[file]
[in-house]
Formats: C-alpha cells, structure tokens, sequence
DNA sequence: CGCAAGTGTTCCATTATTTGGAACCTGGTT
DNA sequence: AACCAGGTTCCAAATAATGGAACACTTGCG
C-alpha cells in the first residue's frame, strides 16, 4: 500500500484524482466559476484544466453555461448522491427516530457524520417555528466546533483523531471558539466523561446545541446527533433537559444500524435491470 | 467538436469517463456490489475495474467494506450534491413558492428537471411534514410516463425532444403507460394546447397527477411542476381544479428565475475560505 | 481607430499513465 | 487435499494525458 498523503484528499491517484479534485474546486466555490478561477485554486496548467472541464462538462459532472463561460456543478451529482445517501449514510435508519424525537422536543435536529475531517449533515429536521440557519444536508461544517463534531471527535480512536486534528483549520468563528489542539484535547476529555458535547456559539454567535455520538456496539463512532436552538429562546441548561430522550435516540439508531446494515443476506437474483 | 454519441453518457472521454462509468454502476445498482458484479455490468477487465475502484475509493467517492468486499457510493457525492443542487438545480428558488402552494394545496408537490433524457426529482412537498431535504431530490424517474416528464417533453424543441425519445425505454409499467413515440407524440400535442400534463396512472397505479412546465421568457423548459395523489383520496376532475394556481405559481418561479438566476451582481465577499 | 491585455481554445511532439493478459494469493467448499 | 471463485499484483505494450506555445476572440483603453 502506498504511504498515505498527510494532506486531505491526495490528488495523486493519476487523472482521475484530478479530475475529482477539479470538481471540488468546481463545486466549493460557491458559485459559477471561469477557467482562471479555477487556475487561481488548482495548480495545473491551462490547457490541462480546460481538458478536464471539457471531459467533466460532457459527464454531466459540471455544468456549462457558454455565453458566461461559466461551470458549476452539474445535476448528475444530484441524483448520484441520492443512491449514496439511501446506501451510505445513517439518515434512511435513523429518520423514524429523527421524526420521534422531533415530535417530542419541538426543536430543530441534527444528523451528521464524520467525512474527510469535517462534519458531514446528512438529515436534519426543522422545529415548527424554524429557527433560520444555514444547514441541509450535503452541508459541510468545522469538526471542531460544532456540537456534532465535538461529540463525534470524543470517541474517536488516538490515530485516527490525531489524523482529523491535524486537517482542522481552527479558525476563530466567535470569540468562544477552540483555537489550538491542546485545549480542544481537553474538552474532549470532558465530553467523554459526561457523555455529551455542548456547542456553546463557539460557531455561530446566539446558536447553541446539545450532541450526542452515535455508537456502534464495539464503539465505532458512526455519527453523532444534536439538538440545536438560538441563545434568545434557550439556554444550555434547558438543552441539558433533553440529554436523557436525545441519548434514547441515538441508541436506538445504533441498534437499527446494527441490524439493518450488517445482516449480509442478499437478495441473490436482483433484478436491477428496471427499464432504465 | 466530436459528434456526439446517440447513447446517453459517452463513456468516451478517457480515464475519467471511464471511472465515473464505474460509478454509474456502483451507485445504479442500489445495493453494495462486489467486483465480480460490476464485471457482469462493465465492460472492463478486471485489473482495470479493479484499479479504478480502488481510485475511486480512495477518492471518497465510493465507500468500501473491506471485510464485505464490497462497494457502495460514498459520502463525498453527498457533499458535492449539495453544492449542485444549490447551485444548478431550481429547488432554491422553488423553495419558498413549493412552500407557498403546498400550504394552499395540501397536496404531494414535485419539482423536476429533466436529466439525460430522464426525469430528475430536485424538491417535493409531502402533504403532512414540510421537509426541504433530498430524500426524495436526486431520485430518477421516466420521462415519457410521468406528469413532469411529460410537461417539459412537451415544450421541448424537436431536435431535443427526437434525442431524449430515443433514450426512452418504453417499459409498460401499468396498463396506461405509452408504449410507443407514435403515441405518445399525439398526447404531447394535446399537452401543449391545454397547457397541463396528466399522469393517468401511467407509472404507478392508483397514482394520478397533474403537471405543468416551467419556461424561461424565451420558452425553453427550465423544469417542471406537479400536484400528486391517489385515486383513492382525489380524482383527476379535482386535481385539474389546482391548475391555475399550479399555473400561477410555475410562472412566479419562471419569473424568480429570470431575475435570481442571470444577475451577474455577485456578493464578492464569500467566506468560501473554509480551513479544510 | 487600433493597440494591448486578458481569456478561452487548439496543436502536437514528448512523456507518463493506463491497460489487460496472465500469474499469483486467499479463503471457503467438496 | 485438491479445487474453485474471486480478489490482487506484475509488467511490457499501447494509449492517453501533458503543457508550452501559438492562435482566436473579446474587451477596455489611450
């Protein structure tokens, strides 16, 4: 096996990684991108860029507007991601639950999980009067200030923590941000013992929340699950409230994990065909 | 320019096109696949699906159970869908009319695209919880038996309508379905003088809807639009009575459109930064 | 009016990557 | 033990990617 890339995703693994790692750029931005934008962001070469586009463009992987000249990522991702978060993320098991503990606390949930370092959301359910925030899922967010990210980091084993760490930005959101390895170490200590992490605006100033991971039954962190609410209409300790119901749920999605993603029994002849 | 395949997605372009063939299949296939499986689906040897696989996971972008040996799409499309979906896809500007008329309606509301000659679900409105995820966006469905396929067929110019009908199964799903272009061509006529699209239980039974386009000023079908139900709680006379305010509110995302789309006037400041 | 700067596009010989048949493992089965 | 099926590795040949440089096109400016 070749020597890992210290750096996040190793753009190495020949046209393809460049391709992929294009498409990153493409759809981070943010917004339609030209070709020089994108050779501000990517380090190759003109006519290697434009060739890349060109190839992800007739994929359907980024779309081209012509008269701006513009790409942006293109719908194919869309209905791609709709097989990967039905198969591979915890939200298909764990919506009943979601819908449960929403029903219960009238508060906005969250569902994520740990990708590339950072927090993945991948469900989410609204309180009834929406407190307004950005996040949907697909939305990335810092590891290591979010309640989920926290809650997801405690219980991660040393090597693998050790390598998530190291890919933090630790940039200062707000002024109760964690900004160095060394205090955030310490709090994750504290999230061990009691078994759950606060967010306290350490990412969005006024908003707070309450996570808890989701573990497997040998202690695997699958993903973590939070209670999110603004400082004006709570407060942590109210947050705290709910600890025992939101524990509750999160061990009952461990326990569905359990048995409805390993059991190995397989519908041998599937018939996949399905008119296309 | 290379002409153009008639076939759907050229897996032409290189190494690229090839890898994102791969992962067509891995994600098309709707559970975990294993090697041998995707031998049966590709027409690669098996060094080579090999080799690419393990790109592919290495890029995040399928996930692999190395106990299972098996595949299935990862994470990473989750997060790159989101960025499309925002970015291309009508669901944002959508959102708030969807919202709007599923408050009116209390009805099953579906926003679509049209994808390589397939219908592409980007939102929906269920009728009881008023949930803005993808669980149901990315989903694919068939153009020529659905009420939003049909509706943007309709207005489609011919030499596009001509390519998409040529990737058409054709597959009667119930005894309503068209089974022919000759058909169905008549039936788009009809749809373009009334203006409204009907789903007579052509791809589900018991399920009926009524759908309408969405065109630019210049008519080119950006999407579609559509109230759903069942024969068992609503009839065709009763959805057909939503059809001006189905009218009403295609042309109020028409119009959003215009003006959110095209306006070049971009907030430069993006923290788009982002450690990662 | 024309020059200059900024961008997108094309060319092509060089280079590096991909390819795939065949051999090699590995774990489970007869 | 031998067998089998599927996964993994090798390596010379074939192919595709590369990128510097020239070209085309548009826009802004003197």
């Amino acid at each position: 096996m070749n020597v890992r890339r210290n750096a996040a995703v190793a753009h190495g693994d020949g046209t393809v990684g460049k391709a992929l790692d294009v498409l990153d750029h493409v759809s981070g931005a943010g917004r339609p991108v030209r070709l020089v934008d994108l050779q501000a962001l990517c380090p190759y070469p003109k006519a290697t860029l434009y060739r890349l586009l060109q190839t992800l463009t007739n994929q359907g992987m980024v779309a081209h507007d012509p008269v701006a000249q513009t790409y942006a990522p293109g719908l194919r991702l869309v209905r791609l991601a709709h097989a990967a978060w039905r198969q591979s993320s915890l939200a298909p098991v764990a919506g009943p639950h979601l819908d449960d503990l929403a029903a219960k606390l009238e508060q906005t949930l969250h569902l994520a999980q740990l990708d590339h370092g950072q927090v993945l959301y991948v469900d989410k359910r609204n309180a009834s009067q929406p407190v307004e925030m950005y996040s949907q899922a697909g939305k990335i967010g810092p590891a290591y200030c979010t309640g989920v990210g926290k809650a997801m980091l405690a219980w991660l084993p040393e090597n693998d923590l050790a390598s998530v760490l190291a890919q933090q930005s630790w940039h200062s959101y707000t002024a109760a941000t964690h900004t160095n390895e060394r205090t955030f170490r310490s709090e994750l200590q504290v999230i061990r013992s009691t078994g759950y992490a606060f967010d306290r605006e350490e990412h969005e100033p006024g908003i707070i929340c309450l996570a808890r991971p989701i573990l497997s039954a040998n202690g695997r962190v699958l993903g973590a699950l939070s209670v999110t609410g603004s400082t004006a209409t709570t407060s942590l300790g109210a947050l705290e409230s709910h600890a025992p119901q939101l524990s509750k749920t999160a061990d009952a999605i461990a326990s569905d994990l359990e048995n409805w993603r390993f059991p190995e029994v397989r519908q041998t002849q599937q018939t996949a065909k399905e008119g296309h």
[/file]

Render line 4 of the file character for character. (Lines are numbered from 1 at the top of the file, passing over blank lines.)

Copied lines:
DNA sequence: AACCAGGTTCCAAATAATGGAACACTTGCG